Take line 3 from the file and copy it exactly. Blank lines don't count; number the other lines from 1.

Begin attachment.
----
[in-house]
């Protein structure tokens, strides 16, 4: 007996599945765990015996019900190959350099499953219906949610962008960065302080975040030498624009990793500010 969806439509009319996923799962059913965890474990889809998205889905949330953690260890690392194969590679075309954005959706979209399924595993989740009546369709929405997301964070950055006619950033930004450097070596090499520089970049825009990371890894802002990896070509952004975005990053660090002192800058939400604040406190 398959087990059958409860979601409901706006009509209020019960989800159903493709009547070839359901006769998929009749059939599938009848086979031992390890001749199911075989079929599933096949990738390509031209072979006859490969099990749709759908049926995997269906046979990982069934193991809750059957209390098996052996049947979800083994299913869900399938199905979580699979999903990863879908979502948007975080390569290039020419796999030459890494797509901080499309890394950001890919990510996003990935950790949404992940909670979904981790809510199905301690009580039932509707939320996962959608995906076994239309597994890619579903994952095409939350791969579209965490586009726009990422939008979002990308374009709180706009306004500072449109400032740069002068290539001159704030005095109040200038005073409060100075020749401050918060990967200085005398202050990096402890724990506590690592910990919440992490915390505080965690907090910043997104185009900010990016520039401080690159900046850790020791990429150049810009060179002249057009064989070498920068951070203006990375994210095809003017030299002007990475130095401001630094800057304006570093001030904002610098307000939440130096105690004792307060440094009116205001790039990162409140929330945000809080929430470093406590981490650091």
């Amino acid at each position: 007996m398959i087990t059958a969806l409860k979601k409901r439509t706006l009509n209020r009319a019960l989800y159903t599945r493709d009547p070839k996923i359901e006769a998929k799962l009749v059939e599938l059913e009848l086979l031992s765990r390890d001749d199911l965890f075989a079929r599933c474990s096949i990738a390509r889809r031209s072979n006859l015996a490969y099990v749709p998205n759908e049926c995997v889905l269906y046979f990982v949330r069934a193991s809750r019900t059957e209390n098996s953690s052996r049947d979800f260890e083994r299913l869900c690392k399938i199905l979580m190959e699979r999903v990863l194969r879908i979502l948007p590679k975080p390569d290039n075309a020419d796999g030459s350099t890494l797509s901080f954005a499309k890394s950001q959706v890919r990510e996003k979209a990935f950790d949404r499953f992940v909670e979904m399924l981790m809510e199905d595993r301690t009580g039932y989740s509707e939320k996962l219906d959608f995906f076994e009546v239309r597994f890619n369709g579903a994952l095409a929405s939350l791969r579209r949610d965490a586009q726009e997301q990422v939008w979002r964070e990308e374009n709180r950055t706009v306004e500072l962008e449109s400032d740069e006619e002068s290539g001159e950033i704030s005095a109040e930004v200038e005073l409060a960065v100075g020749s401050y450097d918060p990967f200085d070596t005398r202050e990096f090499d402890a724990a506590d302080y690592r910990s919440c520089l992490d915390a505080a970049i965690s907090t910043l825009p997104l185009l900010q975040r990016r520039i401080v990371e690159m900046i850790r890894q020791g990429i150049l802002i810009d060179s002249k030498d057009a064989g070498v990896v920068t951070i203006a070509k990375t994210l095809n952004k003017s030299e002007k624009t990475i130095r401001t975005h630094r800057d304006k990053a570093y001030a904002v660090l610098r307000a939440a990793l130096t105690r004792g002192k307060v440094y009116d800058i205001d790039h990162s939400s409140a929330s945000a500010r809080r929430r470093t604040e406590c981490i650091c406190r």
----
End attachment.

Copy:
């Amino acid at each position: 007996m398959i087990t059958a969806l409860k979601k409901r439509t706006l009509n209020r009319a019960l989800y159903t599945r493709d009547p070839k996923i359901e006769a998929k799962l009749v059939e599938l059913e009848l086979l031992s765990r390890d001749d199911l965890f075989a079929r599933c474990s096949i990738a390509r889809r031209s072979n006859l015996a490969y099990v749709p998205n759908e049926c995997v889905l269906y046979f990982v949330r069934a193991s809750r019900t059957e209390n098996s953690s052996r049947d979800f260890e083994r299913l869900c690392k399938i199905l979580m190959e699979r999903v990863l194969r879908i979502l948007p590679k975080p390569d290039n075309a020419d796999g030459s350099t890494l797509s901080f954005a499309k890394s950001q959706v890919r990510e996003k979209a990935f950790d949404r499953f992940v909670e979904m399924l981790m809510e199905d595993r301690t009580g039932y989740s509707e939320k996962l219906d959608f995906f076994e009546v239309r597994f890619n369709g579903a994952l095409a929405s939350l791969r579209r949610d965490a586009q726009e997301q990422v939008w979002r964070e990308e374009n709180r950055t706009v306004e500072l962008e449109s400032d740069e006619e002068s290539g001159e950033i704030s005095a109040e930004v200038e005073l409060a960065v100075g020749s401050y450097d918060p990967f200085d070596t005398r202050e990096f090499d402890a724990a506590d302080y690592r910990s919440c520089l992490d915390a505080a970049i965690s907090t910043l825009p997104l185009l900010q975040r990016r520039i401080v990371e690159m900046i850790r890894q020791g990429i150049l802002i810009d060179s002249k030498d057009a064989g070498v990896v920068t951070i203006a070509k990375t994210l095809n952004k003017s030299e002007k624009t990475i130095r401001t975005h630094r800057d304006k990053a570093y001030a904002v660090l610098r307000a939440a990793l130096t105690r004792g002192k307060v440094y009116d800058i205001d790039h990162s939400s409140a929330s945000a500010r809080r929430r470093t604040e406590c981490i650091c406190r």